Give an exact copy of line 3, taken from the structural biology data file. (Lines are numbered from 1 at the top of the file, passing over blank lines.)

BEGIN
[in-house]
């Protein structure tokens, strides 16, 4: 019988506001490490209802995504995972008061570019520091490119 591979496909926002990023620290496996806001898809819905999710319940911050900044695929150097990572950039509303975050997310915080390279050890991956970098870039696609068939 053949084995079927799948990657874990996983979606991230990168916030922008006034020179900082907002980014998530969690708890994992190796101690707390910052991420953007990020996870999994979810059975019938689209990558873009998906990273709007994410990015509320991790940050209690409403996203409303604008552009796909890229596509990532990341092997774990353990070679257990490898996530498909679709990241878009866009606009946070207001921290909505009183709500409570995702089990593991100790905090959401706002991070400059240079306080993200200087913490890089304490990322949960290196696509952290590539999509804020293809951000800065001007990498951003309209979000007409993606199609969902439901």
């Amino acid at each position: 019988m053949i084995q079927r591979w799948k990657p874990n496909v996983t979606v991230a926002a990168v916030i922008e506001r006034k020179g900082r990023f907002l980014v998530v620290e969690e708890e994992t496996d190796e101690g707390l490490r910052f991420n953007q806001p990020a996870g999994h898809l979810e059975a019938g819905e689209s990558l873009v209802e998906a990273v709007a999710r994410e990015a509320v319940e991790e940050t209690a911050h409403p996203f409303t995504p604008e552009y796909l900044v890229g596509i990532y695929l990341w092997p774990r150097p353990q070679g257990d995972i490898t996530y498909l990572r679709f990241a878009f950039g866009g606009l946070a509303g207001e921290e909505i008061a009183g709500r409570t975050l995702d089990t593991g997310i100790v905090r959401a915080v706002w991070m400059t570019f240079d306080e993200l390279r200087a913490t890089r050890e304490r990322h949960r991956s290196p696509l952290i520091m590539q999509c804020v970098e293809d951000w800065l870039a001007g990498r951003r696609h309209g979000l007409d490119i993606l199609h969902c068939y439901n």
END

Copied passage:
């Amino acid at each position: 019988m053949i084995q079927r591979w799948k990657p874990n496909v996983t979606v991230a926002a990168v916030i922008e506001r006034k020179g900082r990023f907002l980014v998530v620290e969690e708890e994992t496996d190796e101690g707390l490490r910052f991420n953007q806001p990020a996870g999994h898809l979810e059975a019938g819905e689209s990558l873009v209802e998906a990273v709007a999710r994410e990015a509320v319940e991790e940050t209690a911050h409403p996203f409303t995504p604008e552009y796909l900044v890229g596509i990532y695929l990341w092997p774990r150097p353990q070679g257990d995972i490898t996530y498909l990572r679709f990241a878009f950039g866009g606009l946070a509303g207001e921290e909505i008061a009183g709500r409570t975050l995702d089990t593991g997310i100790v905090r959401a915080v706002w991070m400059t570019f240079d306080e993200l390279r200087a913490t890089r050890e304490r990322h949960r991956s290196p696509l952290i520091m590539q999509c804020v970098e293809d951000w800065l870039a001007g990498r951003r696609h309209g979000l007409d490119i993606l199609h969902c068939y439901n």